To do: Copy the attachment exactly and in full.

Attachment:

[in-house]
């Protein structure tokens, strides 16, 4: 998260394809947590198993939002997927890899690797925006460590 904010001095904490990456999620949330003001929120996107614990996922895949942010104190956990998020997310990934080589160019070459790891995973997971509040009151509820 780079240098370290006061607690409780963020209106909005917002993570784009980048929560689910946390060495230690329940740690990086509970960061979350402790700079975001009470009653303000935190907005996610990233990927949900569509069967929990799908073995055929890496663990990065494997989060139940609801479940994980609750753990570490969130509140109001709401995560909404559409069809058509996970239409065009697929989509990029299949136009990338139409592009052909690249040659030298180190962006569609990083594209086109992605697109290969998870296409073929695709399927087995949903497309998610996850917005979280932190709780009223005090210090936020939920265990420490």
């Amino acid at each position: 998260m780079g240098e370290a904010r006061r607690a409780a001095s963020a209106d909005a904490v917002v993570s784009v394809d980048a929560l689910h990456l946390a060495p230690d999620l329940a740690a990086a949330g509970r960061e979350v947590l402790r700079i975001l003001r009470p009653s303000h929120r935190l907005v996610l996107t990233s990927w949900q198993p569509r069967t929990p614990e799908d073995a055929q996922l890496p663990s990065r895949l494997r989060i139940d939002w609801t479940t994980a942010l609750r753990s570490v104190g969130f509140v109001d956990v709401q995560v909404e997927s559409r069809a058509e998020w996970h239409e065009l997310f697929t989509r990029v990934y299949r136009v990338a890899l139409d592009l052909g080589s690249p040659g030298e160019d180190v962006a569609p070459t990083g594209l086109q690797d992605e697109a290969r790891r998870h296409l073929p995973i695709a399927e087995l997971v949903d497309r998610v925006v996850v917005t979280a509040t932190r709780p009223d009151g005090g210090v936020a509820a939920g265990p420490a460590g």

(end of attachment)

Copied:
[in-house]
């Protein structure tokens, strides 16, 4: 998260394809947590198993939002997927890899690797925006460590 904010001095904490990456999620949330003001929120996107614990996922895949942010104190956990998020997310990934080589160019070459790891995973997971509040009151509820 780079240098370290006061607690409780963020209106909005917002993570784009980048929560689910946390060495230690329940740690990086509970960061979350402790700079975001009470009653303000935190907005996610990233990927949900569509069967929990799908073995055929890496663990990065494997989060139940609801479940994980609750753990570490969130509140109001709401995560909404559409069809058509996970239409065009697929989509990029299949136009990338139409592009052909690249040659030298180190962006569609990083594209086109992605697109290969998870296409073929695709399927087995949903497309998610996850917005979280932190709780009223005090210090936020939920265990420490």
């Amino acid at each position: 998260m780079g240098e370290a904010r006061r607690a409780a001095s963020a209106d909005a904490v917002v993570s784009v394809d980048a929560l689910h990456l946390a060495p230690d999620l329940a740690a990086a949330g509970r960061e979350v947590l402790r700079i975001l003001r009470p009653s303000h929120r935190l907005v996610l996107t990233s990927w949900q198993p569509r069967t929990p614990e799908d073995a055929q996922l890496p663990s990065r895949l494997r989060i139940d939002w609801t479940t994980a942010l609750r753990s570490v104190g969130f509140v109001d956990v709401q995560v909404e997927s559409r069809a058509e998020w996970h239409e065009l997310f697929t989509r990029v990934y299949r136009v990338a890899l139409d592009l052909g080589s690249p040659g030298e160019d180190v962006a569609p070459t990083g594209l086109q690797d992605e697109a290969r790891r998870h296409l073929p995973i695709a399927e087995l997971v949903d497309r998610v925006v996850v917005t979280a509040t932190r709780p009223d009151g005090g210090v936020a509820a939920g265990p420490a460590g």